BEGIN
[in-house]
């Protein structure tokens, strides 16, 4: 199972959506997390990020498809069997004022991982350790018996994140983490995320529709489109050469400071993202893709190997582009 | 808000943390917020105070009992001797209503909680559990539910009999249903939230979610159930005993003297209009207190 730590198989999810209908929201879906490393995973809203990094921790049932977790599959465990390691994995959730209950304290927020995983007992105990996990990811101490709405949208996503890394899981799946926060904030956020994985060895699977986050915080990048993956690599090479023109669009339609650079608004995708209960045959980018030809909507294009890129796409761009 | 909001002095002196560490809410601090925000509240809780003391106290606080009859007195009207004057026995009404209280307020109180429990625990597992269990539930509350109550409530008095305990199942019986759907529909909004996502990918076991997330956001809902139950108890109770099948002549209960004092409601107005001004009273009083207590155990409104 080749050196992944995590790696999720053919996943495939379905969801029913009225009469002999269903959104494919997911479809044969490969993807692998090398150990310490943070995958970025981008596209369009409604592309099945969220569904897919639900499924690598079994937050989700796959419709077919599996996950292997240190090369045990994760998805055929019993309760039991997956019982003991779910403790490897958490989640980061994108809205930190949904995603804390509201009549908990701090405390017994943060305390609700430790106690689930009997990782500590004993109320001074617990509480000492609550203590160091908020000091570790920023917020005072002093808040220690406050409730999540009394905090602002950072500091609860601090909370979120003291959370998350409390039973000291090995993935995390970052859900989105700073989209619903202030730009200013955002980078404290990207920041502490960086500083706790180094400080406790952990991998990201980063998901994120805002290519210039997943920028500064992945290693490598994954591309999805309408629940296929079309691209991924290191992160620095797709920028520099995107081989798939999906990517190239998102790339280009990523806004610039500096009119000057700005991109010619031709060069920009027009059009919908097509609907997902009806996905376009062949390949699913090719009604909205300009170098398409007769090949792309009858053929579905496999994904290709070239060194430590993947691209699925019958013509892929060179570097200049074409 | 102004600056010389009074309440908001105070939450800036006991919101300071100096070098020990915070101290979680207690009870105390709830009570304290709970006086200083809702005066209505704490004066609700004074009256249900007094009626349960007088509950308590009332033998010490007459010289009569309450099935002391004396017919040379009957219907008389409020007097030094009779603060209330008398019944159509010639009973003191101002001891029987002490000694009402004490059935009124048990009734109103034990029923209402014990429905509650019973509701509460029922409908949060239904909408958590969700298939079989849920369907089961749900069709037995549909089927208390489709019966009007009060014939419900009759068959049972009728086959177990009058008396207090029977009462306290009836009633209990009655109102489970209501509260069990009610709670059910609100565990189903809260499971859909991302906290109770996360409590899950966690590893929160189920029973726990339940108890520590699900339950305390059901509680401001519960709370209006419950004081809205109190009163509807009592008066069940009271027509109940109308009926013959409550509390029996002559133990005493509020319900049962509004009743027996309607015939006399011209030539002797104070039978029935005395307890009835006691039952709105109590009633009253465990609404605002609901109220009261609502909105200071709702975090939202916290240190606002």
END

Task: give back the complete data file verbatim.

[in-house]
């Protein structure tokens, strides 16, 4: 199972959506997390990020498809069997004022991982350790018996994140983490995320529709489109050469400071993202893709190997582009 | 808000943390917020105070009992001797209503909680559990539910009999249903939230979610159930005993003297209009207190 730590198989999810209908929201879906490393995973809203990094921790049932977790599959465990390691994995959730209950304290927020995983007992105990996990990811101490709405949208996503890394899981799946926060904030956020994985060895699977986050915080990048993956690599090479023109669009339609650079608004995708209960045959980018030809909507294009890129796409761009 | 909001002095002196560490809410601090925000509240809780003391106290606080009859007195009207004057026995009404209280307020109180429990625990597992269990539930509350109550409530008095305990199942019986759907529909909004996502990918076991997330956001809902139950108890109770099948002549209960004092409601107005001004009273009083207590155990409104 080749050196992944995590790696999720053919996943495939379905969801029913009225009469002999269903959104494919997911479809044969490969993807692998090398150990310490943070995958970025981008596209369009409604592309099945969220569904897919639900499924690598079994937050989700796959419709077919599996996950292997240190090369045990994760998805055929019993309760039991997956019982003991779910403790490897958490989640980061994108809205930190949904995603804390509201009549908990701090405390017994943060305390609700430790106690689930009997990782500590004993109320001074617990509480000492609550203590160091908020000091570790920023917020005072002093808040220690406050409730999540009394905090602002950072500091609860601090909370979120003291959370998350409390039973000291090995993935995390970052859900989105700073989209619903202030730009200013955002980078404290990207920041502490960086500083706790180094400080406790952990991998990201980063998901994120805002290519210039997943920028500064992945290693490598994954591309999805309408629940296929079309691209991924290191992160620095797709920028520099995107081989798939999906990517190239998102790339280009990523806004610039500096009119000057700005991109010619031709060069920009027009059009919908097509609907997902009806996905376009062949390949699913090719009604909205300009170098398409007769090949792309009858053929579905496999994904290709070239060194430590993947691209699925019958013509892929060179570097200049074409 | 102004600056010389009074309440908001105070939450800036006991919101300071100096070098020990915070101290979680207690009870105390709830009570304290709970006086200083809702005066209505704490004066609700004074009256249900007094009626349960007088509950308590009332033998010490007459010289009569309450099935002391004396017919040379009957219907008389409020007097030094009779603060209330008398019944159509010639009973003191101002001891029987002490000694009402004490059935009124048990009734109103034990029923209402014990429905509650019973509701509460029922409908949060239904909408958590969700298939079989849920369907089961749900069709037995549909089927208390489709019966009007009060014939419900009759068959049972009728086959177990009058008396207090029977009462306290009836009633209990009655109102489970209501509260069990009610709670059910609100565990189903809260499971859909991302906290109770996360409590899950966690590893929160189920029973726990339940108890520590699900339950305390059901509680401001519960709370209006419950004081809205109190009163509807009592008066069940009271027509109940109308009926013959409550509390029996002559133990005493509020319900049962509004009743027996309607015939006399011209030539002797104070039978029935005395307890009835006691039952709105109590009633009253465990609404605002609901109220009261609502909105200071709702975090939202916290240190606002």